sitting Buddha

Posting ID : A1068509357
Date Posted : 2015-08-19
Category : General For Sale By Owner

Buddha head
6"x3"x8"

for $25

"Thousands of candles can be lighted from a single candle, and the life of the candle will not be shortened. Happiness never decreases by being shared."
~ Buddha
This well-known quote resonates with me in a powerful way, so I decided to explore the importance of applying it in our day-to-day living. It is a simple concept, yet we often have difficulty living this exhortation to share ourselves with the world.

Buddha (c. 500s B.C.E.)
The historical Buddha, also known as Gotama Buddha, Siddhartha Gautama, and Buddha Sakyamuni, was born in Lumbini, in the Nepalese region of Terai, near the Indian border. He is one of the most important Asian thinkers and spiritual masters of all time, and he contributed to many areas of philosophy, including epistemology, metaphysics and ethics. The Buddha's teaching formed the foundation for Buddhist philosophy, initially developed in South Asia, then later in the rest of Asia. Buddhism and Buddhist philosophy now have a global following.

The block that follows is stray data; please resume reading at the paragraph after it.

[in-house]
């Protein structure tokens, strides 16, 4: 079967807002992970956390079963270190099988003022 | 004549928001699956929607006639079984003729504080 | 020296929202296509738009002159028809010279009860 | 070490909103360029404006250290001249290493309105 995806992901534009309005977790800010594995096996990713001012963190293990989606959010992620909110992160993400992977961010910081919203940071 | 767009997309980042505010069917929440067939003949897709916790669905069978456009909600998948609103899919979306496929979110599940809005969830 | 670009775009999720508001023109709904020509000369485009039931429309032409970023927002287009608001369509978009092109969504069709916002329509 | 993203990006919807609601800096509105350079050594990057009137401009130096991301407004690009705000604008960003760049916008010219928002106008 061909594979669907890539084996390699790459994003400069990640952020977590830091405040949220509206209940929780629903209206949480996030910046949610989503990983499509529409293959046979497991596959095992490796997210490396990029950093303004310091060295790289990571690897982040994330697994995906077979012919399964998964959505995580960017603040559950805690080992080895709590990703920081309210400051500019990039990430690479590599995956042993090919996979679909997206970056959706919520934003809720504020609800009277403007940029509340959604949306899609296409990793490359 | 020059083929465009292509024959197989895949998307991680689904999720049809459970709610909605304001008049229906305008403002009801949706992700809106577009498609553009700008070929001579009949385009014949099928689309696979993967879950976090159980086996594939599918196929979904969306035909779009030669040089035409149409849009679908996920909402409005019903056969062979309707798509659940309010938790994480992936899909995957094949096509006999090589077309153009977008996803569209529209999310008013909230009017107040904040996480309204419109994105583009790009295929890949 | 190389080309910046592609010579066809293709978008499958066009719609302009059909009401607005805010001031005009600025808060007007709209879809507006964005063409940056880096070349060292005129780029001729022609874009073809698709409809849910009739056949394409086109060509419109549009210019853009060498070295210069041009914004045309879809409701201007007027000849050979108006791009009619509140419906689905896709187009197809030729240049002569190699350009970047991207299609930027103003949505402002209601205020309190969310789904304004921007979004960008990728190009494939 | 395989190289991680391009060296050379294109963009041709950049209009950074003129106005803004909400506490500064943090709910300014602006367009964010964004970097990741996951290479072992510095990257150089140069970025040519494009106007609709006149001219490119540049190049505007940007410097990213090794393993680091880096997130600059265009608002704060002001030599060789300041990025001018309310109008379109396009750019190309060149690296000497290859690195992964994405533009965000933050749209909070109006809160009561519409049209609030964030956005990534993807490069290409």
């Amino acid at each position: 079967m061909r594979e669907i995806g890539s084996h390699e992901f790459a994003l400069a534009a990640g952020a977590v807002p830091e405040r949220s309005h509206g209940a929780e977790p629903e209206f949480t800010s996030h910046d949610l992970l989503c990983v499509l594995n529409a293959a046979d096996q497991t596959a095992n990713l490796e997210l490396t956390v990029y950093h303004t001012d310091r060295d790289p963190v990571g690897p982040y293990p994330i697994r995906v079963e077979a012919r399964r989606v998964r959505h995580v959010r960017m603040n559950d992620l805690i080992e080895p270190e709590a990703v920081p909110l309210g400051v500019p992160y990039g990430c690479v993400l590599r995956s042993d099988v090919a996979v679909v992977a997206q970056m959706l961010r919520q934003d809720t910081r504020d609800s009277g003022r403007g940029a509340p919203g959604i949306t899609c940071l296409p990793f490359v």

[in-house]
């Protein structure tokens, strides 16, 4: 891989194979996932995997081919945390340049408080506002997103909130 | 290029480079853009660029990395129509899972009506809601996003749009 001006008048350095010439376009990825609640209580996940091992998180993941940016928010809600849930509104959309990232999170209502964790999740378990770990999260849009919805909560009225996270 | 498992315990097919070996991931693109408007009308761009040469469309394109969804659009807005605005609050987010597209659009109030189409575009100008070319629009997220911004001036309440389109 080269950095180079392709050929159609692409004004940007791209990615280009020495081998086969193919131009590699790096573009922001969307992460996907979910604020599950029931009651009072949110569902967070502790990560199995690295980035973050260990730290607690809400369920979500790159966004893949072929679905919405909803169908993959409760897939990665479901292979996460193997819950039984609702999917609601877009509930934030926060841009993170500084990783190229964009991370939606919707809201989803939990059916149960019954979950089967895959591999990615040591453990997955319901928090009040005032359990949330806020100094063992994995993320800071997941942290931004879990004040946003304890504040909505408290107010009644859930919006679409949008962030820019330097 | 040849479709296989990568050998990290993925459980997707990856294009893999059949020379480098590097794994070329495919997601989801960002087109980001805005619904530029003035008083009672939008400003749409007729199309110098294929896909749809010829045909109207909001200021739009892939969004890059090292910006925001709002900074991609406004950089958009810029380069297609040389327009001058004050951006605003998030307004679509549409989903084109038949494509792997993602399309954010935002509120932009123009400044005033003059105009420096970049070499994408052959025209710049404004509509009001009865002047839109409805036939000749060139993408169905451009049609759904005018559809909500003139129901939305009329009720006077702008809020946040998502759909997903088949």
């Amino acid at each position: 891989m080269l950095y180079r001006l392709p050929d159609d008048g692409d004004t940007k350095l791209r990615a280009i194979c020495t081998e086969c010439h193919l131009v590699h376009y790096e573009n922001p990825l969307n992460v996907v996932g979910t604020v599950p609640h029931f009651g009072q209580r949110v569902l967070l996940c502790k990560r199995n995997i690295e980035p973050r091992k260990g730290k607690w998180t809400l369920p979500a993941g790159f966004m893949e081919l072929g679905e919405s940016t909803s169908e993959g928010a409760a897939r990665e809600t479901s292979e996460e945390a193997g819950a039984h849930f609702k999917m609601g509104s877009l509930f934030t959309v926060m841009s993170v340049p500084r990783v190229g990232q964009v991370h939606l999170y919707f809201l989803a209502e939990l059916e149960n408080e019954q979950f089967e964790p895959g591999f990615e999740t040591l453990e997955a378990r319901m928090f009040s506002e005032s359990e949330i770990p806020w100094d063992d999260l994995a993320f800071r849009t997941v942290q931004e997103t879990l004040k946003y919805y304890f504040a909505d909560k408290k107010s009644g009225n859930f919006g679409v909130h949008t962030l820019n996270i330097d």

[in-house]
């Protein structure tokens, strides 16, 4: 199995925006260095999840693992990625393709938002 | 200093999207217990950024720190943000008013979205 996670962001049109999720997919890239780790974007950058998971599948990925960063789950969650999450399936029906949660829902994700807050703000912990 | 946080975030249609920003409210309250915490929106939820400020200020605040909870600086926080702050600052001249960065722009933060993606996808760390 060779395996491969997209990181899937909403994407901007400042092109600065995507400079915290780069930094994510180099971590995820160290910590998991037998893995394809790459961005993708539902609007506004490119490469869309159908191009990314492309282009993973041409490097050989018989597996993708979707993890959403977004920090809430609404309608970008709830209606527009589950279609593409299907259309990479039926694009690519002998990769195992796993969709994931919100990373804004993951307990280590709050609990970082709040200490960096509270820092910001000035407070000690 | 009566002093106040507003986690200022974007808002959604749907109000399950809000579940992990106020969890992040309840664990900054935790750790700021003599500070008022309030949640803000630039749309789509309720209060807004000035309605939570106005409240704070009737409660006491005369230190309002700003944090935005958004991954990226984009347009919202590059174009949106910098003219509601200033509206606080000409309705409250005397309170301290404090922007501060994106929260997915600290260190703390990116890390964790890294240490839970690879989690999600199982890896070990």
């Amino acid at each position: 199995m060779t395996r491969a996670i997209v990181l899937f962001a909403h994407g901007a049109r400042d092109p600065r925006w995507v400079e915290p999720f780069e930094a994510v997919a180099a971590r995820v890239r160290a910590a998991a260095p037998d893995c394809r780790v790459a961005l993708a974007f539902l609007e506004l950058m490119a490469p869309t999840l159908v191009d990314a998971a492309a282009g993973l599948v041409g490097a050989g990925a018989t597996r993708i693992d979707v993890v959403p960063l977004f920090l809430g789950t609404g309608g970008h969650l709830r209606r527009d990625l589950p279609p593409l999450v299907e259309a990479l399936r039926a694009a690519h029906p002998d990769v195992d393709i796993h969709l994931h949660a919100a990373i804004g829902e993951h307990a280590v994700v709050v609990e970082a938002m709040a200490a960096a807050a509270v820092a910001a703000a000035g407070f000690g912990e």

In epistemology, the Buddha seeks a middle way between the extremes of dogmatism and skepticism, emphasizing personal experience, a pragmatic attitude, and the use of critical thinking toward all types of knowledge. In ethics, the Buddha proposes a threefold understanding of action: mental, verbal, and bodily. In metaphysics, the Buddha argues that there are no self-caused entities, and that everything dependently arises from or upon something else. This allows the Buddha to provide a criticism of souls and personal identity; that criticism forms the foundation for his views about the reality of rebirth and an ultimate liberated state called "Nirvana." Nirvana is not primarily an absolute reality beyond or behind the universe but rather a special state of mind in which all the causes and conditions responsible for rebirth and suffering have been eliminated. In philosophical anthropology, the Buddha explains human identity without a permanent and substantial self. The doctrine of non-self, however, does not imply the absolute inexistence of any type of self whatsoever, but is compatible with a conventional self composed of five psycho-physical aggregates, although all of them are unsubstantial and impermanent. Selves are thus conceived as evolving processes causally constrained by their past.


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